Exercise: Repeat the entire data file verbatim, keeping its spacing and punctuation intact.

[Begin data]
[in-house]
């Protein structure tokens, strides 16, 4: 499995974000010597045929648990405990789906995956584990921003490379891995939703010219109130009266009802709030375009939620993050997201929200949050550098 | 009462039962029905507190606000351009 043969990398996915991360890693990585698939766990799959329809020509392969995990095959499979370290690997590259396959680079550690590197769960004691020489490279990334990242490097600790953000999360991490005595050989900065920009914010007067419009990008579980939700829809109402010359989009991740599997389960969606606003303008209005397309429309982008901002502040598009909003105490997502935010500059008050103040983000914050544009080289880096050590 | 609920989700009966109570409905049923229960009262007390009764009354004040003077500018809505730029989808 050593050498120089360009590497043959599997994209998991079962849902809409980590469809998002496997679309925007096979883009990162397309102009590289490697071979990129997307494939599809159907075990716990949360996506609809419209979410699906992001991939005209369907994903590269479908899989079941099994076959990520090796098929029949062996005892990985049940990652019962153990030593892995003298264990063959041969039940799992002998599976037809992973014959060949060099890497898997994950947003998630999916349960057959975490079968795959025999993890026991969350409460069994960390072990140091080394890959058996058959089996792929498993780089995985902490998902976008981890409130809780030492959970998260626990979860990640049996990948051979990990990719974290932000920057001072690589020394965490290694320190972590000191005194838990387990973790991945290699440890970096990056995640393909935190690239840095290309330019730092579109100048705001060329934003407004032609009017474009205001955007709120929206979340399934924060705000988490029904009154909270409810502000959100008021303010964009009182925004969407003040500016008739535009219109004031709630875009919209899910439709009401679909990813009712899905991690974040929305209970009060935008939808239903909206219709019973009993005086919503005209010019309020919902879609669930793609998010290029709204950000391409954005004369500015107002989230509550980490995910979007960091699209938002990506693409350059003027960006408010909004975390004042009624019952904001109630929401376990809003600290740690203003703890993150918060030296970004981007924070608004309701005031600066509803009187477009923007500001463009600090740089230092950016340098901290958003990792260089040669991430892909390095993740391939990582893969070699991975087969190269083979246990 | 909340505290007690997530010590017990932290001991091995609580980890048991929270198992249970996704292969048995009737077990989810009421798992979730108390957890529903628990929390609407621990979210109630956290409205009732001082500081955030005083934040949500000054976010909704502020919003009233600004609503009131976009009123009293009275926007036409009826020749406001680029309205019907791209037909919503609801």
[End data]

[in-house]
């Protein structure tokens, strides 16, 4: 499995974000010597045929648990405990789906995956584990921003490379891995939703010219109130009266009802709030375009939620993050997201929200949050550098 | 009462039962029905507190606000351009 043969990398996915991360890693990585698939766990799959329809020509392969995990095959499979370290690997590259396959680079550690590197769960004691020489490279990334990242490097600790953000999360991490005595050989900065920009914010007067419009990008579980939700829809109402010359989009991740599997389960969606606003303008209005397309429309982008901002502040598009909003105490997502935010500059008050103040983000914050544009080289880096050590 | 609920989700009966109570409905049923229960009262007390009764009354004040003077500018809505730029989808 050593050498120089360009590497043959599997994209998991079962849902809409980590469809998002496997679309925007096979883009990162397309102009590289490697071979990129997307494939599809159907075990716990949360996506609809419209979410699906992001991939005209369907994903590269479908899989079941099994076959990520090796098929029949062996005892990985049940990652019962153990030593892995003298264990063959041969039940799992002998599976037809992973014959060949060099890497898997994950947003998630999916349960057959975490079968795959025999993890026991969350409460069994960390072990140091080394890959058996058959089996792929498993780089995985902490998902976008981890409130809780030492959970998260626990979860990640049996990948051979990990990719974290932000920057001072690589020394965490290694320190972590000191005194838990387990973790991945290699440890970096990056995640393909935190690239840095290309330019730092579109100048705001060329934003407004032609009017474009205001955007709120929206979340399934924060705000988490029904009154909270409810502000959100008021303010964009009182925004969407003040500016008739535009219109004031709630875009919209899910439709009401679909990813009712899905991690974040929305209970009060935008939808239903909206219709019973009993005086919503005209010019309020919902879609669930793609998010290029709204950000391409954005004369500015107002989230509550980490995910979007960091699209938002990506693409350059003027960006408010909004975390004042009624019952904001109630929401376990809003600290740690203003703890993150918060030296970004981007924070608004309701005031600066509803009187477009923007500001463009600090740089230092950016340098901290958003990792260089040669991430892909390095993740391939990582893969070699991975087969190269083979246990 | 909340505290007690997530010590017990932290001991091995609580980890048991929270198992249970996704292969048995009737077990989810009421798992979730108390957890529903628990929390609407621990979210109630956290409205009732001082500081955030005083934040949500000054976010909704502020919003009233600004609503009131976009009123009293009275926007036409009826020749406001680029309205019907791209037909919503609801």